The intensified fighting will not be confined to Afghanistan. The predominantly ethnic Pashtun Afghan insurgents have safe havens and derive support among the Pashtun population of Pakistan's Federally Administrated Tribal Areas (FATA). As a result, the US and NATO forces have been unable to prevent the Afghan resistance from launching daily attacks across entire swathes of southern Afghanistan and replenishing both its ranks and weapons. Large-scale US military strikes on the FATA and even more deeply into Pakistan are the logical outcome of Obama's determination to place Afghanistan under US control.
It was "impossible," Gates declared, "to disaggregate Afghanistan and Pakistan, given the porous border between them." He left no doubt that the US military would continue to conduct air strikes inside Pakistan, regardless of the opposition of the Pakistani government and Pakistani people, on the pretext that the targets were linked to Al Qaeda.
The primary motive for the 2001 invasion of Afghanistan was not to fight terrorism, but to create a base for the assertion of US influence over the resource-rich former Soviet republics in Central Asia. During last year's presidential election, Obama served as the mouthpiece for factions of the American establishment that had concluded the preoccupation with Iraq had resulted in Central Asia coming too much under the political and economic sway of Russia and China.
The re-emphasis on Afghanistan is intended to reverse this trend. Under the guise of securing supply routes for the increased US military force, intense diplomacy is taking place to establish access rights and military bases in Central Asian states such as Kazakhstan and Uzbekistan. Currently, the bulk of US and NATO supplies to Afghanistan move through border passes in the FATA, where they are coming under increasing attack by insurgents. Following a NATO summit on Monday, the Russian government announced that it is prepared to allow its territory and air space to be used to transport US and NATO supplies into Afghanistan.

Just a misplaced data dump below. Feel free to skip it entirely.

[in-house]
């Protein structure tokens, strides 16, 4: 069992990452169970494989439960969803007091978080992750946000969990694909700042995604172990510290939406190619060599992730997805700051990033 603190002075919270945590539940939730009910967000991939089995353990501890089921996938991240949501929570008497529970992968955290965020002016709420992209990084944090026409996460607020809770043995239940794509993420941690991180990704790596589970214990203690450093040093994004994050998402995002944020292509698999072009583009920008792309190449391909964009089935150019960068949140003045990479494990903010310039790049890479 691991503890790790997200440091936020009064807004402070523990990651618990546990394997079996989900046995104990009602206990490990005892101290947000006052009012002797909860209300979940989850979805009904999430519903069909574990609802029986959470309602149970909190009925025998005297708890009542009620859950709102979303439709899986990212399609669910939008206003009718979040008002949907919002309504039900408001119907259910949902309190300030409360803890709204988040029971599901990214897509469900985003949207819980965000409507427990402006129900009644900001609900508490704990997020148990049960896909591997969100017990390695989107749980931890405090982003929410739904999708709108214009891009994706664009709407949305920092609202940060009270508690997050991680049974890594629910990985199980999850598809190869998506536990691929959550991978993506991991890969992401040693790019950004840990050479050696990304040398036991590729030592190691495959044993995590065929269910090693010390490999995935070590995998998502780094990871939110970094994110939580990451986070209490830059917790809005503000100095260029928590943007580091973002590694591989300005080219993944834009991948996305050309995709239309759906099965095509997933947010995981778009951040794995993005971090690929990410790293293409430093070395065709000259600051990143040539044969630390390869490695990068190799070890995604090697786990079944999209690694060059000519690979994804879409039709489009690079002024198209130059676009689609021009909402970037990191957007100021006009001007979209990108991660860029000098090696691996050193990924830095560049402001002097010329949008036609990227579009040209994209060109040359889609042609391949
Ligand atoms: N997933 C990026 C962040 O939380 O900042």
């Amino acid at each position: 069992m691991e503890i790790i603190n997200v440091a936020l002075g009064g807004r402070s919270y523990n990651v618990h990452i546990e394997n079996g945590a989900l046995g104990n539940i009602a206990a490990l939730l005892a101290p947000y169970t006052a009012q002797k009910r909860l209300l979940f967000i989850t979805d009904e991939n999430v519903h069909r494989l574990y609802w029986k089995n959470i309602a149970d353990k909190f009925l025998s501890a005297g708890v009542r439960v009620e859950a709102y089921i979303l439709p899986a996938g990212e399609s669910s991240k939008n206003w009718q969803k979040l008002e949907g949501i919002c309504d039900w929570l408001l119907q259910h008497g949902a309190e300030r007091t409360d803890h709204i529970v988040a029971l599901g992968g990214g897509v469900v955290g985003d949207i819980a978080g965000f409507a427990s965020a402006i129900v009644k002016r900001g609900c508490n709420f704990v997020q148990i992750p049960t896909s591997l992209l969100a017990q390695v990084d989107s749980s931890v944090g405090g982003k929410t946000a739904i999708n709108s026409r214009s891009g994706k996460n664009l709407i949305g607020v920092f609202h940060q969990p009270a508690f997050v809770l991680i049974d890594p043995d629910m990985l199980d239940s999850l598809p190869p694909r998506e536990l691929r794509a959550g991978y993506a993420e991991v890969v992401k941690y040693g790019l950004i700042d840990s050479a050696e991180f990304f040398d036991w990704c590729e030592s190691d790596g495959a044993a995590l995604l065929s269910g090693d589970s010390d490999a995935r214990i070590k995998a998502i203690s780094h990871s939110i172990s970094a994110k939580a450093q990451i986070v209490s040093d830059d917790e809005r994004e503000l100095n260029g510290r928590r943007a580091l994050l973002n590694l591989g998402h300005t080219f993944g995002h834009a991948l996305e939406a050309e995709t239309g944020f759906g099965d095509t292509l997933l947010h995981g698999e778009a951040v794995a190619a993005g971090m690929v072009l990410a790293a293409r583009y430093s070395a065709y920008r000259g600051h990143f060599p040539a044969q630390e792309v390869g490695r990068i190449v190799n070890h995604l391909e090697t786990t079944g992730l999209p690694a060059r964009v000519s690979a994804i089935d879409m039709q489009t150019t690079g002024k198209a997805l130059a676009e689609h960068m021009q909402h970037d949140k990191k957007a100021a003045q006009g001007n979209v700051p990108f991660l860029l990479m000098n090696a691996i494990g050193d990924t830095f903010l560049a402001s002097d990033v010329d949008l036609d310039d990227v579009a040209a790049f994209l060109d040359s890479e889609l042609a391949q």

Gates's testimony also indicated a shift in the relations between the US and the puppet government it has installed in Kabul under President Hamid Karzai. Along with fighting "terrorism," the Bush administration justified the occupation of Afghanistan with constant references to bringing "democracy," "development" and "human rights" to the Afghan people.
Gates dismissed such claims on Obama's behalf, telling senators: "If we set ourselves the objective of establishing some sort of a Central Asia Valhalla over there, we will lose... because nobody in the world has that much time, patience or money, to be honest...."
A brutal real politik will define the Obama administration's policy in Afghanistan. Karzai's government is frequently derided in US foreign policy circles for its endemic corruption and its lack of popular support among the Afghan people. A more important reason for flagging US enthusiasm for its puppet Karzai is the latter's public criticisms of US air strikes that target and kill Afghan civilians. The Obama administration has every intention of escalating the bloodshed and will brook no interference from its client regime.